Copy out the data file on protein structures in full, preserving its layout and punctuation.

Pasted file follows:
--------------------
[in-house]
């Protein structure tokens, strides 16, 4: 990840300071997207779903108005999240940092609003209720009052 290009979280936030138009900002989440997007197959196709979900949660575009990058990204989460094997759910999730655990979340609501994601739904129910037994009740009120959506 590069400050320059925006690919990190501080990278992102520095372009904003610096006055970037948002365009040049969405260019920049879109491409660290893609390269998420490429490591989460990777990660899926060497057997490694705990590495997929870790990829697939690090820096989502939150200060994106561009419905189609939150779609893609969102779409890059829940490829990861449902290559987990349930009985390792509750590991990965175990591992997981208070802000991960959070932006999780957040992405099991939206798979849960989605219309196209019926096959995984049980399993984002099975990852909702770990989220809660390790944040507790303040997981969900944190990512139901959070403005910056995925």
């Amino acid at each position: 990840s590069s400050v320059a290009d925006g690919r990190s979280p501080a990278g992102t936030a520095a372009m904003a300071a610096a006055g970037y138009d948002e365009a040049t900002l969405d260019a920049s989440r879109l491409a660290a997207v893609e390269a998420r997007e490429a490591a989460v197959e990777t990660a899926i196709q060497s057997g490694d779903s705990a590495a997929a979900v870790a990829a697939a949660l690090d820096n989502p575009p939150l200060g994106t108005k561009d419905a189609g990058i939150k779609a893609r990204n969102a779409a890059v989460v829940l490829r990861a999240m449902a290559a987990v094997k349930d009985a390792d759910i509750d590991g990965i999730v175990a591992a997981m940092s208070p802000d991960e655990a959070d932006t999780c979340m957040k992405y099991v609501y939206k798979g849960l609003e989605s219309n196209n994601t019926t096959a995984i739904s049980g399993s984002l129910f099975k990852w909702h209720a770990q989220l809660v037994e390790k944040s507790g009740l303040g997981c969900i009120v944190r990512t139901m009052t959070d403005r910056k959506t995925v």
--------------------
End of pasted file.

[in-house]
């Protein structure tokens, strides 16, 4: 990840300071997207779903108005999240940092609003209720009052 290009979280936030138009900002989440997007197959196709979900949660575009990058990204989460094997759910999730655990979340609501994601739904129910037994009740009120959506 590069400050320059925006690919990190501080990278992102520095372009904003610096006055970037948002365009040049969405260019920049879109491409660290893609390269998420490429490591989460990777990660899926060497057997490694705990590495997929870790990829697939690090820096989502939150200060994106561009419905189609939150779609893609969102779409890059829940490829990861449902290559987990349930009985390792509750590991990965175990591992997981208070802000991960959070932006999780957040992405099991939206798979849960989605219309196209019926096959995984049980399993984002099975990852909702770990989220809660390790944040507790303040997981969900944190990512139901959070403005910056995925």
């Amino acid at each position: 990840s590069s400050v320059a290009d925006g690919r990190s979280p501080a990278g992102t936030a520095a372009m904003a300071a610096a006055g970037y138009d948002e365009a040049t900002l969405d260019a920049s989440r879109l491409a660290a997207v893609e390269a998420r997007e490429a490591a989460v197959e990777t990660a899926i196709q060497s057997g490694d779903s705990a590495a997929a979900v870790a990829a697939a949660l690090d820096n989502p575009p939150l200060g994106t108005k561009d419905a189609g990058i939150k779609a893609r990204n969102a779409a890059v989460v829940l490829r990861a999240m449902a290559a987990v094997k349930d009985a390792d759910i509750d590991g990965i999730v175990a591992a997981m940092s208070p802000d991960e655990a959070d932006t999780c979340m957040k992405y099991v609501y939206k798979g849960l609003e989605s219309n196209n994601t019926t096959a995984i739904s049980g399993s984002l129910f099975k990852w909702h209720a770990q989220l809660v037994e390790k944040s507790g009740l303040g997981c969900i009120v944190r990512t139901m009052t959070d403005r910056k959506t995925v």